Looking for a highly impractical desert that's both delicious and educational? Look no further! This instructable details how to create a periodic table out of frosted sugar cookies, complete with a background mat to serve them off of and to help keep them in order.

Step 1: Make Cookie Presentation Background

Though it's possible to create the background at any time because it's separate from the actual baking, do this first so you get a feel for what you're getting into and just what it's like to make 110 tiles of anything. Also, making the mat first will help you check the size of the overall outcome before you get too far into the process.

To start, first lay out the 50" x 25" butcher paper sheet that will serve as the background. Use a ruler and pencil to lightly mark a 2.5" grid across the whole sheet. You're going to erase the guide lines later, so don't use a pen or draw too darkly. Sanity check to be sure you haven't mis-measured and that the grid is at least 18 squares across to be sure that your table will fit.

Once the grid is ready, using a pencil lightly outline the shape of the periodic table and each of the groups to make sure it will be correctly positioned. Once you've verified the layout, color in the groups with different colors of marker and outline the table grid with heavy black lines. After the final colors are in place, erase the pencil lines to create a finished look.

Select a separate color of paper for each periodic table group and and cut it into 2"x2" squares. The square will sit on top of the marker color so pick something that contrasts a little. Letter and number the paper squares to match the elements on the table, and after each tile is lettered glue it in position. The nice thing about doing the lettering on separate tiles is that if you mess up the lettering alignment you can do it over easily.

Once the colors and tiles are all complete, coat the whole table in contact paper to create a surface that will stand up to buttery cookies without getting stained with grease and chocolate. At first I wasn't sure that contact paper would be robust enough, but upon actually completing the project I found that contact paper (I bought paper labeled as "book covering" at an office supply store) is perfect. After it's been covered the whole table can stand up not only to holding cookies, but to being washed vigourously with a sponge with no ill effects.

The one catch is that contact paper strong and water resistant, but it isn't particularly sticky, meaning that it will tend to peel off at the edges. This is great when you're trying to align big sheets of contact paper over the table without getting wrinkles in it, but a real problem when you're trying to wash it. To deal with this, once the contact paper was in place square up the edges of the table and coat the edge with scotch tape folded onto both sides of the table. This creates a nice edge and prevents the contact paper from coming unstuck.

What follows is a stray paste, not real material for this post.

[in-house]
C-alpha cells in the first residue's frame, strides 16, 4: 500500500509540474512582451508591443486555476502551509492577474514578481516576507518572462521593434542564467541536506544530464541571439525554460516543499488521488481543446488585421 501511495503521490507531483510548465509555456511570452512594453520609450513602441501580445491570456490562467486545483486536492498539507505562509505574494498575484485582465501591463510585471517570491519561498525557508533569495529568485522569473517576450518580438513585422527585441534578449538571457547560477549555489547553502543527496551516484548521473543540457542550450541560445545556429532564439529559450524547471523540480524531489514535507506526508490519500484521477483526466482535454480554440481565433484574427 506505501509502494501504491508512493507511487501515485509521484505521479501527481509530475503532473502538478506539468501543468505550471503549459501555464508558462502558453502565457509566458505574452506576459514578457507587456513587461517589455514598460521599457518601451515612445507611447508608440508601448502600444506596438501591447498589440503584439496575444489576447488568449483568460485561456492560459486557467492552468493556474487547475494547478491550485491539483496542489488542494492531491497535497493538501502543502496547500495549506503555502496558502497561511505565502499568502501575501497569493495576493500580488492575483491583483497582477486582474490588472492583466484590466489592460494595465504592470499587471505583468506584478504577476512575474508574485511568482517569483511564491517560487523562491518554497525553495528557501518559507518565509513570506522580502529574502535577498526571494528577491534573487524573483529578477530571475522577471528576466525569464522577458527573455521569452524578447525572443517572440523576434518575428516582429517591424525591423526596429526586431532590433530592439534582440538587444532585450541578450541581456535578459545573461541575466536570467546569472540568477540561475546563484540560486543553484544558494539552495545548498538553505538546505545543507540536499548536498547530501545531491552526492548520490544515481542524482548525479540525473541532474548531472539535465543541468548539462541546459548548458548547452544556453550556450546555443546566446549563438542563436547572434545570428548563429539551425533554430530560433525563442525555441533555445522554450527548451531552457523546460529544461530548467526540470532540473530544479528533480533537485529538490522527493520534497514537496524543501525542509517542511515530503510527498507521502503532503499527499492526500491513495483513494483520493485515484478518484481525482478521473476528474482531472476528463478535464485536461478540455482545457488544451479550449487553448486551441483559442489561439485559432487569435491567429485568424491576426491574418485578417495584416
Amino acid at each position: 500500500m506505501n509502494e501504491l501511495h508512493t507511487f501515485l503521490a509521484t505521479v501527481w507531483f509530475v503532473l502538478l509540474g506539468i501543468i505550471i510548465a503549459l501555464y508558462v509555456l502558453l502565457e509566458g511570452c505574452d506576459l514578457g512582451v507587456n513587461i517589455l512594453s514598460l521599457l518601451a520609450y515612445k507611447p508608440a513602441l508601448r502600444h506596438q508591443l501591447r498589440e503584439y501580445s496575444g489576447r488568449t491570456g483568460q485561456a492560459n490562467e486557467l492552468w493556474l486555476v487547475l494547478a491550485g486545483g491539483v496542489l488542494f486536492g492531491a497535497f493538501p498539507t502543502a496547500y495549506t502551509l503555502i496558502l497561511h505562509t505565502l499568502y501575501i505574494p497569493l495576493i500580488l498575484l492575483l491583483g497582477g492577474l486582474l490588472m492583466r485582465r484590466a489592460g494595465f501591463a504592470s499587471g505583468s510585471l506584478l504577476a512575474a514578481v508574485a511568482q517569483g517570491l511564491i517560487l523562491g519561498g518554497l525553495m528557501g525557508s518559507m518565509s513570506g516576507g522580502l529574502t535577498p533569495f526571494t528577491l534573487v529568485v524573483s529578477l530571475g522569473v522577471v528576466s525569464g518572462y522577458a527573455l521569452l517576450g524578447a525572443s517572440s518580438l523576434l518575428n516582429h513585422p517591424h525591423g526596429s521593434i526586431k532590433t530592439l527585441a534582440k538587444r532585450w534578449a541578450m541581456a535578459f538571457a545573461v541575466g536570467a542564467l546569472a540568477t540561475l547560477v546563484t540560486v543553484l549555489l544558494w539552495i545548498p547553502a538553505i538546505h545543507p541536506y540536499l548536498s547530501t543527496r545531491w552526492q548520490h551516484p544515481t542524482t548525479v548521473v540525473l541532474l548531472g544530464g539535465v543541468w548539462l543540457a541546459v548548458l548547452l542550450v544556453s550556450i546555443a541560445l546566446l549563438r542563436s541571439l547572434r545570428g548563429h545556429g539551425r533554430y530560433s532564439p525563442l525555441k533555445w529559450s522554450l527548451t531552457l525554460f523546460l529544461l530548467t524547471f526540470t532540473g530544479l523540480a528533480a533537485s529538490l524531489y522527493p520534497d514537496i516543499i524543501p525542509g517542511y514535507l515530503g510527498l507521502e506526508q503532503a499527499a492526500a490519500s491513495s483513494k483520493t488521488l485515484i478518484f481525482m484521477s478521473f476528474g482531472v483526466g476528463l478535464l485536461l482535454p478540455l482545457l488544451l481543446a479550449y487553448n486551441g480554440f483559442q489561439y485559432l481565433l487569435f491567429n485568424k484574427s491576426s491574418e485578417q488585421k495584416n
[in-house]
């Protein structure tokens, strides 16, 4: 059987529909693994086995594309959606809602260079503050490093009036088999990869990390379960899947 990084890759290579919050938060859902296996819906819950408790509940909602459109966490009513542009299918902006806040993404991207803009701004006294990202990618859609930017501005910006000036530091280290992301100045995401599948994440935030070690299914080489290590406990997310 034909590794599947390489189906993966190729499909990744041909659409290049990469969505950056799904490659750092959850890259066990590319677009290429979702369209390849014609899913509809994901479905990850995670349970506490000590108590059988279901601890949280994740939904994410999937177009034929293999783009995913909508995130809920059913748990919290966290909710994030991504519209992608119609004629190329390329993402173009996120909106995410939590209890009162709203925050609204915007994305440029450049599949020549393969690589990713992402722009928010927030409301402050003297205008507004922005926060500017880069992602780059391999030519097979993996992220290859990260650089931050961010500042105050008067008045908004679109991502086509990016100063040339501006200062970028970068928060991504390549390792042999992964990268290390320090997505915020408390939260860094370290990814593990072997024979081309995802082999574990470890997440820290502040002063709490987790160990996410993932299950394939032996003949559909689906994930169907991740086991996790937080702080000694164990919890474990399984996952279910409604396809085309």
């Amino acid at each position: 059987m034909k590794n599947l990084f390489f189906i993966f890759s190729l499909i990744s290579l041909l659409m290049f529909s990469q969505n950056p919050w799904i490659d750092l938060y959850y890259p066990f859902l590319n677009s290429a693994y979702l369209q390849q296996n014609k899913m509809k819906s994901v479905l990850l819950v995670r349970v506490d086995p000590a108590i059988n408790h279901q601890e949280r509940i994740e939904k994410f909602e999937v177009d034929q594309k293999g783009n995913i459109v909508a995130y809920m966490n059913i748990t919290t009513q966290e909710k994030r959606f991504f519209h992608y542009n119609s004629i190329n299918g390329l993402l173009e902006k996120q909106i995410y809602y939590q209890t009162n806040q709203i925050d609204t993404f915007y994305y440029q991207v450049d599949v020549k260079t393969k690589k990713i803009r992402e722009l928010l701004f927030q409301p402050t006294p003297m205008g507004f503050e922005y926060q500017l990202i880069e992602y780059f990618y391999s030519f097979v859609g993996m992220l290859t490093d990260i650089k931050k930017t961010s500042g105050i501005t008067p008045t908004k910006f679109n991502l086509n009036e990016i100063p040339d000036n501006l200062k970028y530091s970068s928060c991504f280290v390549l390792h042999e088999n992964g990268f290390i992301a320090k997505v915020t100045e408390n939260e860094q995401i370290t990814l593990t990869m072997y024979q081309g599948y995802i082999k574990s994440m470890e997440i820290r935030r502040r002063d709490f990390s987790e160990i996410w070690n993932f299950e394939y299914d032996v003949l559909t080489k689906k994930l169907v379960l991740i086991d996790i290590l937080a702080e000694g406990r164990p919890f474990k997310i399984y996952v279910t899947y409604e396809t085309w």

This Instructable was <a rel="nofollow" href="https://www.instructables.com/community/Instructables_on_NPRs_Here_amp_Now_next_week/">featured on NPR's Here &amp; Now</a> on November 24, 2008!<br/>
<p>Great!! </p>
oh wow! *drool* that makes me sooo hungry...<br/>lol, look at this pic!<br/>
HAHA SnApple LOL That's good, that's really good...XD
yeah, i know. <a rel="nofollow" href="http://www.xkcd.com">if you want to see more, just go here</a> =-)<br/>
i dont get any of ur jokes lol
Guess you did Home Economics instead of Science<br>Don't worry..I'm Australian. I didn't know what a Snapple was
me too
here's another one for you guys; Johnny was a chemists son, but Johnny is no more. what johnny thought was H2O was H2SO4
Ever heard of the Ferrous Wheel? (Fe 2+ = Ferrous Ion = Iron (II) Ion)<br>http://www.thinkgeek.com/tshirts-apparel/unisex/sciencemath/aff5/
eh, that one's old.......
Kinda funny, you typed a frown but your picture is a smiley.
uhhh... sorry...
not as old as yours! : )
i dont get it?? okay jonny was a chemisists son but Johnny is no more. what johnny thought was H2O was H2SO4 sooo ??
H2SO4=Sulfuric Acid<br/>
h2o is water (the stuff you drink) h2so4 is a very very strong acid (the stuff that kills) get it now?
lol yeah
haha. I love xkcd.
lol, me too.
Once again ME THREE!!!!
lol<br/><br/>GO MIDDLE SCHOOLERS!!!!!!!!!!!!!!!!!!!!!!!!<br/><sup>who love xkcd</sup><br/>
Have you read the one where the guy tells his friend about his dream girl? Her only form of transportation is the mc hammer slide..
There are so many of them. My favorite is number 404.
<a rel="nofollow" href="http://xkcd.com/404/">you mean this one???</a><br/>
I found number 403 though,403 means access denied.
teheheheheh, the one he showed doesn't exist...
404 - Not Found
ha ha yeah...
Yep. I thought it was funny.
lol, nice.
ohhh... no.
Go look for it. It's funny.
ha ha weird...
I found it <a rel="nofollow" href="http://xkcd.com/108/">right here.</a><br/>
i know, i saw it already...
Oh, ok.
I GET IT NOW!! LOL!! Sn is tin, apple is apple. Snapple is tinapple
ha ha, cheers, asian killer cow
Cheers back to you, uh... (insert synonym for anarchist here) Asian :P
ha ha
LOL! <br/><br/><sub>I know my periodic table! Yay!</sub><br/>
lucky :(

About This Instructable




Bio: Ex video game programmer, ex Google software engineer, ex character animator, currently working as a designer
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